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Invincible

Torben Betts
Original Theatre Company
Lawrence Batley Theatre, Huddersfield

Emily Bowker (Emily), Graeme Brookes (Alan), Elizabeth Boag (Dawn) and Alastair Whatley (Oliver) Credit: Jack Ladenburg
Emily Bowker (Emily), Elizabeth Boag (Dawn) and Graeme Brookes (Alan) Credit: Jack Ladenburg
Alastair Whatley (Oliver) and Emily Bowker (Emily) Credit: Jack Ladenburg

In his 1941 essay "England Your England", George Orwell described his homeland as the most class-conscious country in the world. For him, it was a “land of snobbery and privilege, ruled largely by the old and the silly”.

This peculiar fixation on status and social hierarchy is a prevalent theme in many of England's greatest comedies from the madcap farce of Fawlty Towers (1975) to the suburban satire of Abigail's Party (1977). It is also a prominent feature of Torben Betts's Invincible, which has been revived by Original Theatre Company after a successful tour last year.

Hit hard by the recession, middle-class couple Emily (Emily Bowker) and Oliver (Alastair Whatley) leave their middle-class London lifestyle behind and relocate to a small town in the north of England. In an attempt to ingratiate themselves with their new neighbours, they invite over local couple Alan (Graeme Brookes) and Dawn (Elizabeth Boag) for an evening of non-alcoholic drinks and nibbles.

Playwright Torben Betts claims not to be a fan of Abigail's Party, but there are striking parallels between his play and Mike Leigh's classic tragicomedy of manners. Crucially, both plays centre upon excruciatingly awkward social gatherings where the characters' class differences result in misunderstandings and embarrassment.

I found the first half of the play rather broad for my taste, with all four characters presented as class stereotypes. Although Betts makes some acerbic observations about class differences and middle-class pretension, some of his devices—such as the characters’ discussion of modern art—struck me as being rather hackneyed.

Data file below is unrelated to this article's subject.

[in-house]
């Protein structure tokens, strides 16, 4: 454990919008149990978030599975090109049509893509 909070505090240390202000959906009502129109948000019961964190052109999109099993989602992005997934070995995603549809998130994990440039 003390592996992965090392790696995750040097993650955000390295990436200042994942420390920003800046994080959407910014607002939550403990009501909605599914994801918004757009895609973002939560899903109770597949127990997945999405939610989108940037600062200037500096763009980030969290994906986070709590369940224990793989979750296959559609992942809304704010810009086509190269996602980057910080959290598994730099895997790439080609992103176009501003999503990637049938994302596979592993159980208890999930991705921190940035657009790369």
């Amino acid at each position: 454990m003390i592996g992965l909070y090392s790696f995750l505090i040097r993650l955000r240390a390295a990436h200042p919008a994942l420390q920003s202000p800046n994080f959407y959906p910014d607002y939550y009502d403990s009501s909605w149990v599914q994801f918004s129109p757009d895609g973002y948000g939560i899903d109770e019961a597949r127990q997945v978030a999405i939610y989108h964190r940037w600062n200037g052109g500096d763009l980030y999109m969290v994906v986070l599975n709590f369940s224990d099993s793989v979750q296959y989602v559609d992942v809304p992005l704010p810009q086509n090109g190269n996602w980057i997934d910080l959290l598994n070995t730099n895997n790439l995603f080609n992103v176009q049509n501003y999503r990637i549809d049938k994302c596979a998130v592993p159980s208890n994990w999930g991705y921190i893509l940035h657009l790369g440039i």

That said, the play becomes far more interesting in the second half, where revelations about the characters’ marriages bubble to the surface. At this stage, Betts’s writing becomes much darker and the plot more unpredictable.

The play is brought to life by four fine actors. Alastair Whatley gives an understated performance as clever-clogs Oliver, slowly gaining in assertiveness throughout the course of the production. In the first half, Emily Bowker is the epitome of the left-leaning virago, and in the second, she deftly conveys the character’s inner pain. Ultimately, her performance is very heartfelt and moving. Equally impressive is Elizabeth Boag, who skilfully conveys Dawn’s frustration with her marriage.

The show is dominated, however, by Graeme Brookes as Alan, the football-obsessed postman. He delivers a bold, larger-than-life performance without succumbing to caricature, and brings real pathos to the role.

While I did not laugh as often as I’d have liked, the audience around me was in hysterics for most of the production’s running time. Invincible is a likeable, fitfully amusing comedy that makes some perceptive observations about the English class system.

Reviewer: James Ballands